ACG (subculture)

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The ACG is a subculture term of Greater China, which abbreviate from "Anime, Comic and Games". The term refers in particular to Japanese Animation, Manga and video games, while the video game usually refer to galgame. The term is not normally translated into Chinese; if the meaning needs to be translated, it is usually "動漫遊戲" (dòngmànyóuxì, animation, comics and games), "two-dimensional space" (二次元, Èr cìyuán; Japanese: 2次元) or "動漫遊" (dòngmànyóu, animation, comics and games).

Etymology[edit]

In 1995, a Taiwan fan of animation, comics, AIplus, established a board at National Sun Yat-sen University BBS; the board was named the "ACG_Review Board", referring to animation, comics and games. It is considered the first appearance of the term "ACG".[1] Popularizing by Taiwan Anime and Comics critics' group Shuffle Alliance, the arrangement of the three letters was stabilized, and the term became popular on the Chinese Mainland, in Hong Kong and Taiwan.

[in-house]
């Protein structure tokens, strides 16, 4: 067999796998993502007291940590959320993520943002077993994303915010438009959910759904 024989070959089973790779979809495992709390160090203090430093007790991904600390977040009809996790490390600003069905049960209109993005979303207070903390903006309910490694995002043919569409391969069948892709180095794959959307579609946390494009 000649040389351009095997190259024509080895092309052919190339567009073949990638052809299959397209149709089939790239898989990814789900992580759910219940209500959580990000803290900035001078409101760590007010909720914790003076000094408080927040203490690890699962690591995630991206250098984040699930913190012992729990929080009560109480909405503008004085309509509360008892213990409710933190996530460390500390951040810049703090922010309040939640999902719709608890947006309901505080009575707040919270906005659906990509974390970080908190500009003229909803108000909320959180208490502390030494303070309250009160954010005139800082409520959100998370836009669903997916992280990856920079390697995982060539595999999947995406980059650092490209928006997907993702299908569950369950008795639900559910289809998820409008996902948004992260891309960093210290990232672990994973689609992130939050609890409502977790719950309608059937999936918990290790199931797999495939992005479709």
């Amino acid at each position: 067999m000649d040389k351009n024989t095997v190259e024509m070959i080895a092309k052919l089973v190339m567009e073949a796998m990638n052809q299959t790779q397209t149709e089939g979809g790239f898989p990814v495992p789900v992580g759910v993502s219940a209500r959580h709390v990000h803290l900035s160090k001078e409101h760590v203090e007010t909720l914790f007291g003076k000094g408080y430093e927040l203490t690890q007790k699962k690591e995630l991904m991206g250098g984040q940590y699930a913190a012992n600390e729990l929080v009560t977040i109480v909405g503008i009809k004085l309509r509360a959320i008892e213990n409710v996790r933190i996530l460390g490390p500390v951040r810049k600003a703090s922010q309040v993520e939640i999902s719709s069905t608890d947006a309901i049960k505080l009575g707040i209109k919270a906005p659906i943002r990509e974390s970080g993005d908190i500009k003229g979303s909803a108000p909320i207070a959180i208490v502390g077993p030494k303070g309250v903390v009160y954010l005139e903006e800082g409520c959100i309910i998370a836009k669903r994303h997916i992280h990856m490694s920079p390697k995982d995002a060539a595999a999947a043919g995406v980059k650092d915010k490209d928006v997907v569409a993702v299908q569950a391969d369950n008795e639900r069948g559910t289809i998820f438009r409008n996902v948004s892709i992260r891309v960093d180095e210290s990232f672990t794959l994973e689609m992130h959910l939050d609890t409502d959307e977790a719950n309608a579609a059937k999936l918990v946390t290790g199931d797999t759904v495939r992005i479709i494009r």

After light novels, which were adapted from anime, comics and video games, became more popular, the term "ACGN" was coined. While the term ACG usually includes light novels today, it is thought the term was proposed as part of the evolution of terminology. The term ACG is used in the majority of situations.

In other regions[edit]

Japanese do not use the term ACG, though a similar concept is "MAG", meaning "Manga, Anime and Games". Fans of Japanese usually use Nijigen (2次元?, lit. "Two-dimensional space") to refer a series of Anime and Manga culture (contains light novels and garage kits). The Otaku culture (オタク文化 Otaku bunka?) refers to the releated-subculture,[2] while Otaku industry (オタク産業 Otaku sangyō?) refers the related-industry.

The term ACG is not prevalent in English-speaking regions.

See also[edit]

Notes and references[edit]

  1. ^ CCSX (24 August 2009). Dead or Alive──台灣阿宅啟示錄 [Dear or Live — Revelation of Taiwanese Omonetaku]. 阿宅,你已經死了! (in Chinese). Taiwan: 時報出版公司. p. 31. ISBN 9789571350653. Retrieved 2011-10-14. 
  2. ^ For example: 朝日新聞までもが危惧し始めた「世界に広がるオタク文化」の幻想と危機的状況